The ten-minute rule applies to everybody and that obviously you've accomplished a lot in your life, but maybe these hearings are time for self-reflection.
And the one thing that I've tried to impress upon you through jokes and being serious, is the consequences of these words in the world in which we live in. You know, we're talking about putting you on the Supreme Court and judging your fellow citizens.
And one of the things that I need to be assured of is that you understand the world as it pretty much really is. And we've got a long way to go in this country, and I can't find the quote, but I'll find it here in a moment -- the wise Latino quote.
"I would hope that a wise Latino (sic) woman, with the richness of her experience, would more often than not reach a better conclusion than a white male." And the only reason I keep talking about this is that I'm in politics. And you've got to watch what you say, because, one, you don't want to offend people you're trying to represent.
But do you understand, ma'am, that if I had said anything like that, and my reasoning was that I'm trying to inspire somebody, they would have had my head? Do you understand that?
SOTOMAYOR: I do understand how those words could be taken that way, particularly if read in isolation.
GRAHAM: Well, I don't know how else you could take that. If Lindsey Graham said that I will make a better senator than X, because of my experience as a Caucasian male makes me better able to represent the people of South Carolina, and my opponent was a minority, it would make national news, and it should.
Having said that, I am not going to judge you by that one statement. I just hope you'll appreciate the world in which we live in, that you can say those things, meaning to inspire somebody, and still have a chance to get on the Supreme Court.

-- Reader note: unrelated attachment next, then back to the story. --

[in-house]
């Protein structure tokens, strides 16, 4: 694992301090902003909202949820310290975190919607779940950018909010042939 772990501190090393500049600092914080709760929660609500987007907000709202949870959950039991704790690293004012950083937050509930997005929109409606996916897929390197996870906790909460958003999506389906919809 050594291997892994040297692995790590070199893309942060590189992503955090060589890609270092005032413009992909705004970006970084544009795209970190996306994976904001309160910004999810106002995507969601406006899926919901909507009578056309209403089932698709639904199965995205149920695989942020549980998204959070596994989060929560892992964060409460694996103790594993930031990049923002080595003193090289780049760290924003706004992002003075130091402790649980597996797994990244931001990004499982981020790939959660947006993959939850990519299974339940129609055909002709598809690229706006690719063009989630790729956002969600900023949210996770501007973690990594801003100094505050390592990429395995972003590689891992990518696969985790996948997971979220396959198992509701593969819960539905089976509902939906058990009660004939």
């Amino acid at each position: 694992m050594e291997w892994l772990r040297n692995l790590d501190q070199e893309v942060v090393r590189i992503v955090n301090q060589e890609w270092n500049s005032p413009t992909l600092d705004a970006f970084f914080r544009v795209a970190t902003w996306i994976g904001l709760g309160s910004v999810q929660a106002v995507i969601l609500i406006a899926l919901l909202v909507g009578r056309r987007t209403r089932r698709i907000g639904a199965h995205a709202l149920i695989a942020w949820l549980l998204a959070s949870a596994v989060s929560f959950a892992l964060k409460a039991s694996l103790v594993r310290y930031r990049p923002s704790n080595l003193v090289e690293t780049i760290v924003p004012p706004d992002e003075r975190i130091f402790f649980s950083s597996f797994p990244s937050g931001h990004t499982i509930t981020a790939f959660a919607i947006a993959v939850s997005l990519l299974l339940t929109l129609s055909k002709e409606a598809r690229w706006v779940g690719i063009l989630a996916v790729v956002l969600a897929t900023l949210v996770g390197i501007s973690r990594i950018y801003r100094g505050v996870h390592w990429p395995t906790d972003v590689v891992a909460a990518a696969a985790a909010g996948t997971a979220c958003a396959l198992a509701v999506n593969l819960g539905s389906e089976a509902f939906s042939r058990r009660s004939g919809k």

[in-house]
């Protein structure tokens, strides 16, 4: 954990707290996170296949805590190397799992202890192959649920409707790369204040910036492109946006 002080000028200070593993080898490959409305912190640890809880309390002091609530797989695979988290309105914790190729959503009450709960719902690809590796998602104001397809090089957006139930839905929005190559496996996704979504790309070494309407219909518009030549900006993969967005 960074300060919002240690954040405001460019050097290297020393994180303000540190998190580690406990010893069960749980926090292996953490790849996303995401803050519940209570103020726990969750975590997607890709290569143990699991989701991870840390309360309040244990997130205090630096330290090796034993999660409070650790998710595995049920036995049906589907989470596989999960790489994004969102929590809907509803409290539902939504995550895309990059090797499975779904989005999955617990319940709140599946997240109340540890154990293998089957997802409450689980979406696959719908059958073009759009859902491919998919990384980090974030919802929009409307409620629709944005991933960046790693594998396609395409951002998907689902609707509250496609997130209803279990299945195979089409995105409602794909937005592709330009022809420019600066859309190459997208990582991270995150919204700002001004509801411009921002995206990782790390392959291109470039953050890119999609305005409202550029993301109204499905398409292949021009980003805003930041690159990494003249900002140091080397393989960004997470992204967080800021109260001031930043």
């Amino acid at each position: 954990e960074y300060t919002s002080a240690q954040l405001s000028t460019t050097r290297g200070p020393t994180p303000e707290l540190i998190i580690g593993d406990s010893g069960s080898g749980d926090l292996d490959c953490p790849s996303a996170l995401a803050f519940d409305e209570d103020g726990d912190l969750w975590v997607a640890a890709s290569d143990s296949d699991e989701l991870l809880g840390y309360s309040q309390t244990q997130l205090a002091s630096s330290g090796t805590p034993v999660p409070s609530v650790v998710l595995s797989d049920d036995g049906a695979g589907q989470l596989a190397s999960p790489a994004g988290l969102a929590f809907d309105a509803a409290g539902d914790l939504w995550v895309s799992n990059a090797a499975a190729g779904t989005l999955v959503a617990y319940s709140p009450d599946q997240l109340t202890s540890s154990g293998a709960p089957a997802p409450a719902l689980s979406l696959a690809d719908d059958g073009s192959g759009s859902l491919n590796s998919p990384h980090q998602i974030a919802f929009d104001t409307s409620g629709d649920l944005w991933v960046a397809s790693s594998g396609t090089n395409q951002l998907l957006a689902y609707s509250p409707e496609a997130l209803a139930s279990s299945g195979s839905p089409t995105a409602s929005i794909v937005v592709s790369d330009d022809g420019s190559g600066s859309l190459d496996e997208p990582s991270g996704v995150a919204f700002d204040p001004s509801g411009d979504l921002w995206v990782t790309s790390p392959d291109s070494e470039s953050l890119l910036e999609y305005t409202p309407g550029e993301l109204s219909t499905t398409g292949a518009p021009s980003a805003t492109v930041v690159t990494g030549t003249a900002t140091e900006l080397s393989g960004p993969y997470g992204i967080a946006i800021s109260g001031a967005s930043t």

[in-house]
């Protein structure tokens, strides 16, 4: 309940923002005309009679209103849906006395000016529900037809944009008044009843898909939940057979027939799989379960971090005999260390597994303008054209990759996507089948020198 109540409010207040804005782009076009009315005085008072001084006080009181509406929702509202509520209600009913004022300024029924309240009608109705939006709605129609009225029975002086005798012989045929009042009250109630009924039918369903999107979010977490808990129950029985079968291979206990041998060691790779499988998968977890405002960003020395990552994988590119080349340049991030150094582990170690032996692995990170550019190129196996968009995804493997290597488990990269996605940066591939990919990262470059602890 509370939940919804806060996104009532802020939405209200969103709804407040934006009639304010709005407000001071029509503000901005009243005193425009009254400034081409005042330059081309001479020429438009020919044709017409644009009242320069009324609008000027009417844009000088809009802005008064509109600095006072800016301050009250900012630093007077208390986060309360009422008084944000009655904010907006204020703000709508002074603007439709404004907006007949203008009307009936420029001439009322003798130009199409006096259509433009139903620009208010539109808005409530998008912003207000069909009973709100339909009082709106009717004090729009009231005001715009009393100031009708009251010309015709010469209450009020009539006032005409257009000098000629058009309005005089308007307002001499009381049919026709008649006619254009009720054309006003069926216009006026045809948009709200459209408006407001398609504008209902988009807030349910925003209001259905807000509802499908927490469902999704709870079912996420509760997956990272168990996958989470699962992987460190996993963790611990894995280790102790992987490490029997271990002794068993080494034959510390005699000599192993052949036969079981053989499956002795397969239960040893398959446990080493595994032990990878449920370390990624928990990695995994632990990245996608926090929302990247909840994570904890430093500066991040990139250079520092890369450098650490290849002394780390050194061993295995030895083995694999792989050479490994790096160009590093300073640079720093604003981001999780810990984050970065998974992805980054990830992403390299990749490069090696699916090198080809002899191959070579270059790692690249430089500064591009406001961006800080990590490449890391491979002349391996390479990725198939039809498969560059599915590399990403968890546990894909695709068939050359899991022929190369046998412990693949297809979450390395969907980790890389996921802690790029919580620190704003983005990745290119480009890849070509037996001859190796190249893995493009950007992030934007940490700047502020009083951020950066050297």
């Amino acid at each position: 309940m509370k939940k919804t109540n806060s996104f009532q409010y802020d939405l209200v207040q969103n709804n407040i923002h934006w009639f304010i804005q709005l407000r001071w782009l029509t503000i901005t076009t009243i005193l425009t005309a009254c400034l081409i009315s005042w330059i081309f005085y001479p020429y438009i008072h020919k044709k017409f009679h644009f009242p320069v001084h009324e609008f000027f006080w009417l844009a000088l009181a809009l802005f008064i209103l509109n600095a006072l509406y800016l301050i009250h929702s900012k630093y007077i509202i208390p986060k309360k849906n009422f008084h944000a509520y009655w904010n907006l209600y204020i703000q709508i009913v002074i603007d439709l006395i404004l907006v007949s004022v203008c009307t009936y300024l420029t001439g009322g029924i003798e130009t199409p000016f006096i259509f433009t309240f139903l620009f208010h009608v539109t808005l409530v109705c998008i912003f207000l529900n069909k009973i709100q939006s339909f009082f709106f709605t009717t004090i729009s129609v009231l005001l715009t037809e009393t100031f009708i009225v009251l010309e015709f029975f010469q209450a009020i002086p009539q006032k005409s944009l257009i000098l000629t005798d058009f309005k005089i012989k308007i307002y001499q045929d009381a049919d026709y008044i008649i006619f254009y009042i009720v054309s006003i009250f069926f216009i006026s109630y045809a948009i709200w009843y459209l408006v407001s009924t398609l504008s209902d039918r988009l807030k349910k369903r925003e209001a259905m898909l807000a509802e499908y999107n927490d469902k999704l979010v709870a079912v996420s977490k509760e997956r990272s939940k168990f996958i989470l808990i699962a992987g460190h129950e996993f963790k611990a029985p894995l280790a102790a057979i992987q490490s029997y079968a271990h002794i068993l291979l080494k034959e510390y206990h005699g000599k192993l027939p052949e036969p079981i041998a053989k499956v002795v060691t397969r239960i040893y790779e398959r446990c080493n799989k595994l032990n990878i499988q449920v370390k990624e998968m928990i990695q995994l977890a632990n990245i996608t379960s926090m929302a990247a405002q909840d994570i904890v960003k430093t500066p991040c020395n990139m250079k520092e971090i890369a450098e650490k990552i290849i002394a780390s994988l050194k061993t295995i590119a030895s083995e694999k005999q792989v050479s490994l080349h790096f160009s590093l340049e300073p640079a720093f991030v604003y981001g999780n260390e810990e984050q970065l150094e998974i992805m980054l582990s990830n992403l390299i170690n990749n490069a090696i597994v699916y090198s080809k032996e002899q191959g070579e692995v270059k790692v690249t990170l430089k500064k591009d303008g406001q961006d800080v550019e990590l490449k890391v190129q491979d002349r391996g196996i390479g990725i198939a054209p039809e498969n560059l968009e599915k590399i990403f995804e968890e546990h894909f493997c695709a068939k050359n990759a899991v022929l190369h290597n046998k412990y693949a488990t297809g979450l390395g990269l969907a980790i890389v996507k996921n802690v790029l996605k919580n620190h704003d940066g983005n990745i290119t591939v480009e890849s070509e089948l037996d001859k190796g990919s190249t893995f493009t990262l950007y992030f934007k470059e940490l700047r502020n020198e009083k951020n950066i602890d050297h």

Others could not remotely come close to that statement and survive. Whether that's right or wrong, I think that's a fact.
GRAHAM: Does that make sense to you?
You know what? If that comes of this hearing, the hearing has been worth it all, that some people deserve a second chance when they misspeak and you would look at the entire life story to determine whether this is an aberration or just a reflection of your real soul. If that comes from this hearing, then we've probably done the country some good.
The thing is, Sen. Graham obviously doesn't appreciate that Sotomayor has already done this country good with her service thus far on the bench. She, nor any other Supreme Court nominee needs the forgiveness of any U.S. Senator to achieve a seat on the court.
What every nominee needs is to be asked questions without being ridiculed or spoken to in a condescending manner. While the tone of the hearings has been civil, the statements from those Republican senators who are choosing to be "tough" have been far less.
But a civil tone can mask even the greatest of insulting behavior.
While the nation is witnessing a historic moment for the Latino community, it's also witnessing a display that borders on racism and is masked by congressional approval.